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POSD and similar notations represent the structure of a system as a composition of interacting component systems. A composition structure is normally too complicated to be represented in a single diagram. It needs to be represented by a hierarchical structure with the top level of the hierarchy representing the composition of the system from major component systems and lower levels showing how these major component systems are composed from minor component systems. There may be many views of the purpose of the system each of which can result in a different hierarchical structure for the system. Click on the heading above to see an example that illustrates these concepts. The example represents the structure of a very simple system and so can use a notation close to existing notations. More complex examples would require a POSD like notation, for reasons discussed below.
Systems engineers have for many years needed to represent the structure of software and hardware IT systems and needed to represent how the hardware structures supported the software structures. This problem has been extended recently as engineers have found themselves wanting to represent the structure of business (and engineering) processes and wanting to represent how the process structures were supported by software and hardware structures. This has been further complicated by the need to represent the structure and support of value-chains (the network of interactions between businesses) and organisations (the network of interactions between functional units within businesses). Click on the heading above to see simple examples of structures at the value-chain, organisation, process, software and hardware levels. These examples use the simple informal notation referred to above.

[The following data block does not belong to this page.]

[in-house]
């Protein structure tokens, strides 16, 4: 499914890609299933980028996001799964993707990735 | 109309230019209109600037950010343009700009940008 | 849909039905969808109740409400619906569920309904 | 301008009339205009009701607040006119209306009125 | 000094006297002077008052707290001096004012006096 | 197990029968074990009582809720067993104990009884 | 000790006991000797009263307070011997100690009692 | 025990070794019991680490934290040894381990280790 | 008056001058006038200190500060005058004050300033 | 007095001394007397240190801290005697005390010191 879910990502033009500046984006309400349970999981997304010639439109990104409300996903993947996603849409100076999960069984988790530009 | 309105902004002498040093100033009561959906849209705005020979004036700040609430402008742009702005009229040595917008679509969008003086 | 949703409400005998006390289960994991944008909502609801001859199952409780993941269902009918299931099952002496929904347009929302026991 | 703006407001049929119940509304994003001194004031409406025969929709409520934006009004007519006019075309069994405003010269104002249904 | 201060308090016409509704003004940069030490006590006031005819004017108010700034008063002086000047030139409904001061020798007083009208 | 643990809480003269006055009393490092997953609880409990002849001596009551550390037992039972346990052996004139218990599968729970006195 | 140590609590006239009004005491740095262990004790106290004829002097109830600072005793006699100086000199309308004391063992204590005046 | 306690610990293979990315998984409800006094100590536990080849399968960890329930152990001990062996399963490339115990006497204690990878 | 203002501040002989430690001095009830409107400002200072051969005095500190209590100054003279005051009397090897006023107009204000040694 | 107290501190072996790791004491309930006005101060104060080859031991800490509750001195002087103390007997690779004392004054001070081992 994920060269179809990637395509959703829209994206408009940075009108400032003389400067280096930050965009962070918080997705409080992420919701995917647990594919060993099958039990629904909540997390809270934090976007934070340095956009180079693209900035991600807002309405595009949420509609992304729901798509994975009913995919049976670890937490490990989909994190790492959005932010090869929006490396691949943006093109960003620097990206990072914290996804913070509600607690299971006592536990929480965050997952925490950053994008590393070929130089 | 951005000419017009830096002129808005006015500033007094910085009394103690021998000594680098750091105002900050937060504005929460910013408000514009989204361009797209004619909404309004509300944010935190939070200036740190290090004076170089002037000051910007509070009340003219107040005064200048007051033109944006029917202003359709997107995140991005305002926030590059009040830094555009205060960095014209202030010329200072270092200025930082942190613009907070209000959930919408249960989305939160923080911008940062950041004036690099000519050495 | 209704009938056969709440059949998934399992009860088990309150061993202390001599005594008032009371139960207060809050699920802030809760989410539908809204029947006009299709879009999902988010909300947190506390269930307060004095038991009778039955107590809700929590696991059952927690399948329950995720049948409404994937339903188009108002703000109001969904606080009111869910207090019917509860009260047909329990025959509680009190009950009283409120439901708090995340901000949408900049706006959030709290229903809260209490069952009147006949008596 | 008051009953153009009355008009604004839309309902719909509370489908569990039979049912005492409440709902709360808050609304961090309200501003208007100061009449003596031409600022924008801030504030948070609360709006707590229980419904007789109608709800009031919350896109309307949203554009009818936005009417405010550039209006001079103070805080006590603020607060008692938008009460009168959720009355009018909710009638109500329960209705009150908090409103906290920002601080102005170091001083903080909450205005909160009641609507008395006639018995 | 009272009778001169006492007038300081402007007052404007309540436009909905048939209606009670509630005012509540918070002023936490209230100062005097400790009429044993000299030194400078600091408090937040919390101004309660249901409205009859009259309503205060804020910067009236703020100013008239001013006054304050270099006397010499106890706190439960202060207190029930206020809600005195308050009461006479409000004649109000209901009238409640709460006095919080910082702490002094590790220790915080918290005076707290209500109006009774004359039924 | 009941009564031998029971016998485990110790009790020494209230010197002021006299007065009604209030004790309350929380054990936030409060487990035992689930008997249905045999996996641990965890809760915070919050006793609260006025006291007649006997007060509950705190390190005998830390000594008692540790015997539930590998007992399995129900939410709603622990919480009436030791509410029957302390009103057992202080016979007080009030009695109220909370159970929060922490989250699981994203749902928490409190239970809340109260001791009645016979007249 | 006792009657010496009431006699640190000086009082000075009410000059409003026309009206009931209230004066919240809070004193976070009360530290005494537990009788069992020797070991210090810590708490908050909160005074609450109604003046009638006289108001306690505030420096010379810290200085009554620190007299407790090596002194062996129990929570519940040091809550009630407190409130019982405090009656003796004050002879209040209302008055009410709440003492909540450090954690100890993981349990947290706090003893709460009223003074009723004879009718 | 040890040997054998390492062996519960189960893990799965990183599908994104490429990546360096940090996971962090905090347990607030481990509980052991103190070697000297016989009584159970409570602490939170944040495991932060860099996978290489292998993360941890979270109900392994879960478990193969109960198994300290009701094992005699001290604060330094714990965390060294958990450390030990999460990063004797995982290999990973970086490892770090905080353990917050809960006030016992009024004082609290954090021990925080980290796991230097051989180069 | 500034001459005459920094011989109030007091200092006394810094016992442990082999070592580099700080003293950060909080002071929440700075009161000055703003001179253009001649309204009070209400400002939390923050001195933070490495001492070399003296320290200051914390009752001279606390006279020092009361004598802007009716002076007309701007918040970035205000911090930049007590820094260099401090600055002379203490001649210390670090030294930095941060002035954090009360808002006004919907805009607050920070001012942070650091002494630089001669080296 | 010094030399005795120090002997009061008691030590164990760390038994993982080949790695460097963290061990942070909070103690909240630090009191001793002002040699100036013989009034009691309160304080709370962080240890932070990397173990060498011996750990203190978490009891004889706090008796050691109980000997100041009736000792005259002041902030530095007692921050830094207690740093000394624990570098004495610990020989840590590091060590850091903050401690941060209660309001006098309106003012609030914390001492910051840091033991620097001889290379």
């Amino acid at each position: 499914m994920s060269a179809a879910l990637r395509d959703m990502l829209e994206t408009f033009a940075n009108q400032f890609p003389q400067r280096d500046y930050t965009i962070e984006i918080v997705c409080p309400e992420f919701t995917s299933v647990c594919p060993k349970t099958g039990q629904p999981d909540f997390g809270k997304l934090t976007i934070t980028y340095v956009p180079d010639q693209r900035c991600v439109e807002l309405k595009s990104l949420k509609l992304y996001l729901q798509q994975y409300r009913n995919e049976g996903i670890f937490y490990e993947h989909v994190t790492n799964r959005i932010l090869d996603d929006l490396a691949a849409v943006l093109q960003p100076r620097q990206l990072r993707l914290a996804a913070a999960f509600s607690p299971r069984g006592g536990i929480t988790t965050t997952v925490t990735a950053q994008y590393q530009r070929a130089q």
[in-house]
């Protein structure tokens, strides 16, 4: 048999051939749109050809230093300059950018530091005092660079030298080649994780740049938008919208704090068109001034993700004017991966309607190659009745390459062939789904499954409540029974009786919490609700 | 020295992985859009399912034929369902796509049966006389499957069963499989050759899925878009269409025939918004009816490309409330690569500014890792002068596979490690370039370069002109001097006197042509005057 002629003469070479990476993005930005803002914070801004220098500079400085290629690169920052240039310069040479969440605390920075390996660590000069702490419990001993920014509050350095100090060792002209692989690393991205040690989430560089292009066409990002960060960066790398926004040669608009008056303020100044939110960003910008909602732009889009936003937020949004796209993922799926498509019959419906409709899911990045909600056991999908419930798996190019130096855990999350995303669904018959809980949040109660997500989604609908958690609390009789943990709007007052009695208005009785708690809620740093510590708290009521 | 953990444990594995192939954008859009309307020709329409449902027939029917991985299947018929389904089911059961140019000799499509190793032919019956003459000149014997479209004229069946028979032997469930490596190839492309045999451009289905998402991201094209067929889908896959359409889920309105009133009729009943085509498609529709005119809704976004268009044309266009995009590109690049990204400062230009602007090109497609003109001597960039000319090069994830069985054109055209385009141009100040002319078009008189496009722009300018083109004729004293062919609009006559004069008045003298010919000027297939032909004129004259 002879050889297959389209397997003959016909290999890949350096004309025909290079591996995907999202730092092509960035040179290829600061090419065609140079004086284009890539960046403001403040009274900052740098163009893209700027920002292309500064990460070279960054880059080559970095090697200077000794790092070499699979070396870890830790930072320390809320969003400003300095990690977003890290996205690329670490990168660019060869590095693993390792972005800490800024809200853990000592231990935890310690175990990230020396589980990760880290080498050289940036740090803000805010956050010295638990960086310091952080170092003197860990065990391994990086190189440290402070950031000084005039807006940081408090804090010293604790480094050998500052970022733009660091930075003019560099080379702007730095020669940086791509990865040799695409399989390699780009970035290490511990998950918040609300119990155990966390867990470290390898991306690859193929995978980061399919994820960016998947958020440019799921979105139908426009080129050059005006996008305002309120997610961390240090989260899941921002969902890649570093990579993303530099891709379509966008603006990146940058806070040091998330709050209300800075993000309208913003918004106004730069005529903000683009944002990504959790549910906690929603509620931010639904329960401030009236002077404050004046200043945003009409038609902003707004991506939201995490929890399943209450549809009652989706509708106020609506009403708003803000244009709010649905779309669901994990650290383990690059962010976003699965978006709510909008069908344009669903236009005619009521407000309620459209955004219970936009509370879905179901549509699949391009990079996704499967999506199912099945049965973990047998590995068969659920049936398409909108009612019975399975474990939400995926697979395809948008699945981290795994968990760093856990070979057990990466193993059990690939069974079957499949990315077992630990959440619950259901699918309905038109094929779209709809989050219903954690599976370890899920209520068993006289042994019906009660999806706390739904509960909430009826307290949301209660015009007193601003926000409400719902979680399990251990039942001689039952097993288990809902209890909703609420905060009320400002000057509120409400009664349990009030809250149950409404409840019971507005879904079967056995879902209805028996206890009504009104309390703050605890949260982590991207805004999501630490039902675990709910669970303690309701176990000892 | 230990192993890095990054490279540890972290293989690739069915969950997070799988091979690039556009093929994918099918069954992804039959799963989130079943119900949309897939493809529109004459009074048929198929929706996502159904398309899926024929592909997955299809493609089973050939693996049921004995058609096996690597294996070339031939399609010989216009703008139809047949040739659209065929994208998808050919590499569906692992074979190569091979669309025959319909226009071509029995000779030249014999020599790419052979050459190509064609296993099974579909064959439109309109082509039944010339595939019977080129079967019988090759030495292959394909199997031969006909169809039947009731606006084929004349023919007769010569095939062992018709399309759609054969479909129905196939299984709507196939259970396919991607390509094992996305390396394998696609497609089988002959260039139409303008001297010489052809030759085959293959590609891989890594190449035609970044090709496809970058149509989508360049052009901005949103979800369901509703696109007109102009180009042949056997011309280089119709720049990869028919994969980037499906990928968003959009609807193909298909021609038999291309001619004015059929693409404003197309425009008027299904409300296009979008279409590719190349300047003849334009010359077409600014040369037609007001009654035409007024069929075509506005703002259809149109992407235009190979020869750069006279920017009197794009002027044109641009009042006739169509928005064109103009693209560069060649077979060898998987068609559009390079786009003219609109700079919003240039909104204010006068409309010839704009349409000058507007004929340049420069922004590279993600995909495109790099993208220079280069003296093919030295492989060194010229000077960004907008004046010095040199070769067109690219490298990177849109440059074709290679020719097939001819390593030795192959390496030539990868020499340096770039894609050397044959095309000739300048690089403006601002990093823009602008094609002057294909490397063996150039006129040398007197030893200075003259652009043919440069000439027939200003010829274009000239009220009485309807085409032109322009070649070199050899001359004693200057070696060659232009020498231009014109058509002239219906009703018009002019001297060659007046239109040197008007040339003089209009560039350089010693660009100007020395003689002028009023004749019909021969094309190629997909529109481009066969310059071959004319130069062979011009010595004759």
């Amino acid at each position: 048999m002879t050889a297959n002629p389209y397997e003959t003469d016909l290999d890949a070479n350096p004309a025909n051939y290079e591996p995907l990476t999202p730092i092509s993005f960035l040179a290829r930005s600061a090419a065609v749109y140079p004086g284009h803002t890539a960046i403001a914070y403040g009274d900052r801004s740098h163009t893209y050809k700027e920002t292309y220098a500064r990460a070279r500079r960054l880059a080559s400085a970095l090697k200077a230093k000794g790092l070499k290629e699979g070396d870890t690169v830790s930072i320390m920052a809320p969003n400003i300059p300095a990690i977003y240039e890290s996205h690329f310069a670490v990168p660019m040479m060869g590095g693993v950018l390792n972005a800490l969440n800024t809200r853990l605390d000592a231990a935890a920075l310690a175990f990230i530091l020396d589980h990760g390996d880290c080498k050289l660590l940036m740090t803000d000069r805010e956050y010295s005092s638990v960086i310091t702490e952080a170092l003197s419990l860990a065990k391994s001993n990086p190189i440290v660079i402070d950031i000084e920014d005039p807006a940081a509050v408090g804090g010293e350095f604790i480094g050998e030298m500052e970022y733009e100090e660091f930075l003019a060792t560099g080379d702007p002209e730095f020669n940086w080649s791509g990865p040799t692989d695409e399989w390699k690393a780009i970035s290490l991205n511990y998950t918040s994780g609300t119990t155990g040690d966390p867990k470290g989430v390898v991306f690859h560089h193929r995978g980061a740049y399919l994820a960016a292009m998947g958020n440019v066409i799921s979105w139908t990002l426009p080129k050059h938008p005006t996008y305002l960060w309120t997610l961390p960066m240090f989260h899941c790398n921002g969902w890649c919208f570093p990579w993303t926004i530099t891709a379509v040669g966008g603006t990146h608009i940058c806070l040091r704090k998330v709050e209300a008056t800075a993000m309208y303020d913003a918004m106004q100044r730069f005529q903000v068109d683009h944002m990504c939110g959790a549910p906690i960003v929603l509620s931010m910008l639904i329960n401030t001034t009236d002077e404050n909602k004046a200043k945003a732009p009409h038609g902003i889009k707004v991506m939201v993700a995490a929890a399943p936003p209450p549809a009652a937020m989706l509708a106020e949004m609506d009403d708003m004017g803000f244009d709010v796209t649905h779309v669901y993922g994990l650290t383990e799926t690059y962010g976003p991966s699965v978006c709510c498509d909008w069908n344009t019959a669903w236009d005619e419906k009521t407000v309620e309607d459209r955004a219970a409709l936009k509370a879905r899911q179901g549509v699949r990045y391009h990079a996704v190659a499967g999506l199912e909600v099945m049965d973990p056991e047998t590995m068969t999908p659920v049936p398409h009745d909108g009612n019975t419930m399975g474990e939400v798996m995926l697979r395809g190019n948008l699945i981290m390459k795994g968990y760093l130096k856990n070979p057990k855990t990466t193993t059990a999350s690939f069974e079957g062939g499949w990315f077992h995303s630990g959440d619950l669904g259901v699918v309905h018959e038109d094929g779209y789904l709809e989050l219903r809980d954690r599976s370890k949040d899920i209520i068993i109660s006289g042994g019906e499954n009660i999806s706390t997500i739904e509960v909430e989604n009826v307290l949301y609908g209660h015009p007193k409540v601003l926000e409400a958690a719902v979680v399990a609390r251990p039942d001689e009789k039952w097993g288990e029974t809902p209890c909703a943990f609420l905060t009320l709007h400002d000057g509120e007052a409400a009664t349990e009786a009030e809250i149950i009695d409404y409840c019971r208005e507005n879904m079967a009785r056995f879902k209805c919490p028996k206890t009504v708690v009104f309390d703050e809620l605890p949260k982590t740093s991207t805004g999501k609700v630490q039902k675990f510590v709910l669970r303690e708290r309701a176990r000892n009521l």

As the scope of the systems (whose structures needs to be represented) has expanded, existing notations have proved inadequate to the task. Existing notations represent systems as powerful compositions of component systems. However they treat the interactions between the systems as relatively primitive mechanisms. At the hardware level the interactions are seen as signals between hardware components, at the software level as function or procedure calls, at the process level as message passing or document transfers, at the organisational level as dependencies, goals, etc, and at the value-chain level as orders, deliveries, etc. This works reasonably well if the need is to represent the structure of a small system at one of these levels. However it breaks down when a system includes components at many of these levels and there is a need to represent how systems and interactions at one level relate to or are supported by systems and interactions at another level.
Take the IDEF0 notation as an example of existing notations. IDEF0 represents the structure of a system with an hierarchical structure, with the top level diagram in this structure representing the system as a composition of major component systems, and the lower level diagrams representing these major components as compositions of minor component systems. The diagrams use rectangles to represent component systems and lines to represent interactions between components. Whilst the rectangles in the higher level diagrams represent powerful compositions of the component systems in the lower level diagrams, the lines in the higher level diagrams are identical to lines in lower level diagrams (or at best sets of these lines). There is thus an abstraction mismatch between the rectangles and lines in the higher level IDEF0 diagrams. The rectangles are powerful abstractions of rectangles and lines in lower level diagrams whilst the lines are weak abstractions of lines in lower level diagrams. The lines in IDEF0 diagrams are incapable of representing the many different types of interaction found in a large heterogeneous system. POSD eliminates this notational weakness by recognising that the rectangles and lines represent the same type of entity and should therefore be given equal compositional power.
last revision: 21st June 1997